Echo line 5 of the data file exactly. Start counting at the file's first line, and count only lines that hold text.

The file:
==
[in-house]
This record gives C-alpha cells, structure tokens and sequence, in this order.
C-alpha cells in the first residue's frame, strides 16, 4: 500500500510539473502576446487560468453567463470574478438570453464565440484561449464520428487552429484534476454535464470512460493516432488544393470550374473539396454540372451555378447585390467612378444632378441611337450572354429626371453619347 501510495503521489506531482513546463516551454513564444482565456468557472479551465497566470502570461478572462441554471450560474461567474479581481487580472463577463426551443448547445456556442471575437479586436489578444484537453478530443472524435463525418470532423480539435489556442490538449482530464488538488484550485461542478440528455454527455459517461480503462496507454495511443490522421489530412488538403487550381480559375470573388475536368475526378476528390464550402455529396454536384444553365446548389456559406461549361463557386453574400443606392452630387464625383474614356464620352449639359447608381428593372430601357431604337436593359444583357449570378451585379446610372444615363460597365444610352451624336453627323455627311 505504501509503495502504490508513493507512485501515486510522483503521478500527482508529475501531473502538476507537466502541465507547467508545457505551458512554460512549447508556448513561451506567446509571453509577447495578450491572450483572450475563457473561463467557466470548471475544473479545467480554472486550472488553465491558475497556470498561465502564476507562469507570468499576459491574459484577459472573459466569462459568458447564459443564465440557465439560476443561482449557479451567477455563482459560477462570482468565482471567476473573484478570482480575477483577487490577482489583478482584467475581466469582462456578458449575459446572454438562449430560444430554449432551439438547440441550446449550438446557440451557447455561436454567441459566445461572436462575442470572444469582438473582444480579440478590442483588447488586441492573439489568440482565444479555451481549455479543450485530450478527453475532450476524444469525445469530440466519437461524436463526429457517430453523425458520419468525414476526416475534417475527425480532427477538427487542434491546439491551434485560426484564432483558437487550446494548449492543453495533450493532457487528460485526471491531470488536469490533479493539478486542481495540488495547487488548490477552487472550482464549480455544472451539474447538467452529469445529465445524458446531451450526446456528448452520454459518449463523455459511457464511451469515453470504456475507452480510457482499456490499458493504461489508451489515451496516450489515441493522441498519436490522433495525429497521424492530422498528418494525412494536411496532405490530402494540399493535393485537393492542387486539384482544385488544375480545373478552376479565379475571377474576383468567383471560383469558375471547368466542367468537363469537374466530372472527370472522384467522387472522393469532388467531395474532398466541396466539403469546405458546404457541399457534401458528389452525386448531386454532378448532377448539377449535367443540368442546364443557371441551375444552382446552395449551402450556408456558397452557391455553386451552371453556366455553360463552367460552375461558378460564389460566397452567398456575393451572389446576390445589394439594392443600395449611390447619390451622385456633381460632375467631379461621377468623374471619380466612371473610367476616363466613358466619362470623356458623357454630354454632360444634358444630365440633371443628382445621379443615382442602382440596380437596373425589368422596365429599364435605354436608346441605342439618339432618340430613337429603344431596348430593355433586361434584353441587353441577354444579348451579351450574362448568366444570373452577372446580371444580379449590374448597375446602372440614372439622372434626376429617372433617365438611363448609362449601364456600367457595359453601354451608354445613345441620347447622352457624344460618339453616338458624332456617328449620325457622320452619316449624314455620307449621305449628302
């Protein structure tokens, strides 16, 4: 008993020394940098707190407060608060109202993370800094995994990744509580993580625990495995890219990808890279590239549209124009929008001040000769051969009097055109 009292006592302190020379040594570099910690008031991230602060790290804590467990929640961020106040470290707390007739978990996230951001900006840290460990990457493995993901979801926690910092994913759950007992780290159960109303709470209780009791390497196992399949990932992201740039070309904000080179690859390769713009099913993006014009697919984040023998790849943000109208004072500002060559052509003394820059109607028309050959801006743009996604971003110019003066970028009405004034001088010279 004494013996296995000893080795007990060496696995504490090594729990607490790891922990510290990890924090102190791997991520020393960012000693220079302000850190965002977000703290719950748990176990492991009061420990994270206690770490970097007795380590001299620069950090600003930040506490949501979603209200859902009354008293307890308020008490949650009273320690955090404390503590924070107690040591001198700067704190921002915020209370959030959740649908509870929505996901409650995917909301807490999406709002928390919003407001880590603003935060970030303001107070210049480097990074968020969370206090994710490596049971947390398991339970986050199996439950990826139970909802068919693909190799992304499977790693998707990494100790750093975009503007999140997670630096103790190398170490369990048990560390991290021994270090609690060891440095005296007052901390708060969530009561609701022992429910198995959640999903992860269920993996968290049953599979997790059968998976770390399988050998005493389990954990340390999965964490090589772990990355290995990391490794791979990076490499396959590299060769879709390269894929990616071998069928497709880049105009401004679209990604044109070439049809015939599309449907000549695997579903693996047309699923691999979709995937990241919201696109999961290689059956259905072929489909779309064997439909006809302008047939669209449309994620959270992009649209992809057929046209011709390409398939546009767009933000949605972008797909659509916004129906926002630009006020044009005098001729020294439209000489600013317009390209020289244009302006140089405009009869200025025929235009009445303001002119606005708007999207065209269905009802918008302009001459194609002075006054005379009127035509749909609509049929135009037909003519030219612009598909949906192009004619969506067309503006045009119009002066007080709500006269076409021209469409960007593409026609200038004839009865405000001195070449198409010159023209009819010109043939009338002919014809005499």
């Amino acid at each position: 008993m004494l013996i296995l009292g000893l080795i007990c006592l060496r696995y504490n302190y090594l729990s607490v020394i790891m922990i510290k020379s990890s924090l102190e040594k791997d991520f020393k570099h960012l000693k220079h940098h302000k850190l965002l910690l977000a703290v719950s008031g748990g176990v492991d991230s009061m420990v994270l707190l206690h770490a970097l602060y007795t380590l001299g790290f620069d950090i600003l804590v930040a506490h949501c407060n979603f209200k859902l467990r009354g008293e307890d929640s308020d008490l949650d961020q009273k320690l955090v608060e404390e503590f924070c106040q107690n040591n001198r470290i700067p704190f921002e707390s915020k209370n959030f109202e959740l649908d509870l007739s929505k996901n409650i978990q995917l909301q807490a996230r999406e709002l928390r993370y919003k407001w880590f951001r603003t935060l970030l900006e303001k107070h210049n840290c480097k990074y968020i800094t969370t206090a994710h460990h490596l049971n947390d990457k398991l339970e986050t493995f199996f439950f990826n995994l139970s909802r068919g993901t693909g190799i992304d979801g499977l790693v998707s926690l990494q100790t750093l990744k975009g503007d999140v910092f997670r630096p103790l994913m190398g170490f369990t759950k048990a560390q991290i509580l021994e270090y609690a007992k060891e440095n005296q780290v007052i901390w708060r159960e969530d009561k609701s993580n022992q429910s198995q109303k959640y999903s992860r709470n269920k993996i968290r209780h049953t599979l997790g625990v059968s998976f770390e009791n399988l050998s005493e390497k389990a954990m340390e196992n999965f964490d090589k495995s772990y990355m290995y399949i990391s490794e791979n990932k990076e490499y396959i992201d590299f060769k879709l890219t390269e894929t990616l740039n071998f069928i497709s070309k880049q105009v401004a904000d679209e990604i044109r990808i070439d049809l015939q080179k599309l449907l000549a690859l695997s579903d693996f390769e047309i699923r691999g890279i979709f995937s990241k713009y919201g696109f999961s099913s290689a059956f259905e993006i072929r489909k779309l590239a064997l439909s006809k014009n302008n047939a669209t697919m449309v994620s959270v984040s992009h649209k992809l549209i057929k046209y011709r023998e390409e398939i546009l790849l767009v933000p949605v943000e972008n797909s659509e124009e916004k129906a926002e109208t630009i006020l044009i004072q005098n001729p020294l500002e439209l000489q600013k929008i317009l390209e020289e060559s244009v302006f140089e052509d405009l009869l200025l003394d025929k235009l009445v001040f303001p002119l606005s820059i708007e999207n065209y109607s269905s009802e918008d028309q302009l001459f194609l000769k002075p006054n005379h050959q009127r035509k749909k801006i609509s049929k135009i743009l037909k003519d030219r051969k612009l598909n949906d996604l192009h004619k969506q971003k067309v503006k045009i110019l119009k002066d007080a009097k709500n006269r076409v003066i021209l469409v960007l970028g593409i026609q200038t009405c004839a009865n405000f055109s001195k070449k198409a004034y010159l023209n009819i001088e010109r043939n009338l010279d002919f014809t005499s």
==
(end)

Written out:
């Amino acid at each position: 008993m004494l013996i296995l009292g000893l080795i007990c006592l060496r696995y504490n302190y090594l729990s607490v020394i790891m922990i510290k020379s990890s924090l102190e040594k791997d991520f020393k570099h960012l000693k220079h940098h302000k850190l965002l910690l977000a703290v719950s008031g748990g176990v492991d991230s009061m420990v994270l707190l206690h770490a970097l602060y007795t380590l001299g790290f620069d950090i600003l804590v930040a506490h949501c407060n979603f209200k859902l467990r009354g008293e307890d929640s308020d008490l949650d961020q009273k320690l955090v608060e404390e503590f924070c106040q107690n040591n001198r470290i700067p704190f921002e707390s915020k209370n959030f109202e959740l649908d509870l007739s929505k996901n409650i978990q995917l909301q807490a996230r999406e709002l928390r993370y919003k407001w880590f951001r603003t935060l970030l900006e303001k107070h210049n840290c480097k990074y968020i800094t969370t206090a994710h460990h490596l049971n947390d990457k398991l339970e986050t493995f199996f439950f990826n995994l139970s909802r068919g993901t693909g190799i992304d979801g499977l790693v998707s926690l990494q100790t750093l990744k975009g503007d999140v910092f997670r630096p103790l994913m190398g170490f369990t759950k048990a560390q991290i509580l021994e270090y609690a007992k060891e440095n005296q780290v007052i901390w708060r159960e969530d009561k609701s993580n022992q429910s198995q109303k959640y999903s992860r709470n269920k993996i968290r209780h049953t599979l997790g625990v059968s998976f770390e009791n399988l050998s005493e390497k389990a954990m340390e196992n999965f964490d090589k495995s772990y990355m290995y399949i990391s490794e791979n990932k990076e490499y396959i992201d590299f060769k879709l890219t390269e894929t990616l740039n071998f069928i497709s070309k880049q105009v401004a904000d679209e990604i044109r990808i070439d049809l015939q080179k599309l449907l000549a690859l695997s579903d693996f390769e047309i699923r691999g890279i979709f995937s990241k713009y919201g696109f999961s099913s290689a059956f259905e993006i072929r489909k779309l590239a064997l439909s006809k014009n302008n047939a669209t697919m449309v994620s959270v984040s992009h649209k992809l549209i057929k046209y011709r023998e390409e398939i546009l790849l767009v933000p949605v943000e972008n797909s659509e124009e916004k129906a926002e109208t630009i006020l044009i004072q005098n001729p020294l500002e439209l000489q600013k929008i317009l390209e020289e060559s244009v302006f140089e052509d405009l009869l200025l003394d025929k235009l009445v001040f303001p002119l606005s820059i708007e999207n065209y109607s269905s009802e918008d028309q302009l001459f194609l000769k002075p006054n005379h050959q009127r035509k749909k801006i609509s049929k135009i743009l037909k003519d030219r051969k612009l598909n949906d996604l192009h004619k969506q971003k067309v503006k045009i110019l119009k002066d007080a009097k709500n006269r076409v003066i021209l469409v960007l970028g593409i026609q200038t009405c004839a009865n405000f055109s001195k070449k198409a004034y010159l023209n009819i001088e010109r043939n009338l010279d002919f014809t005499s």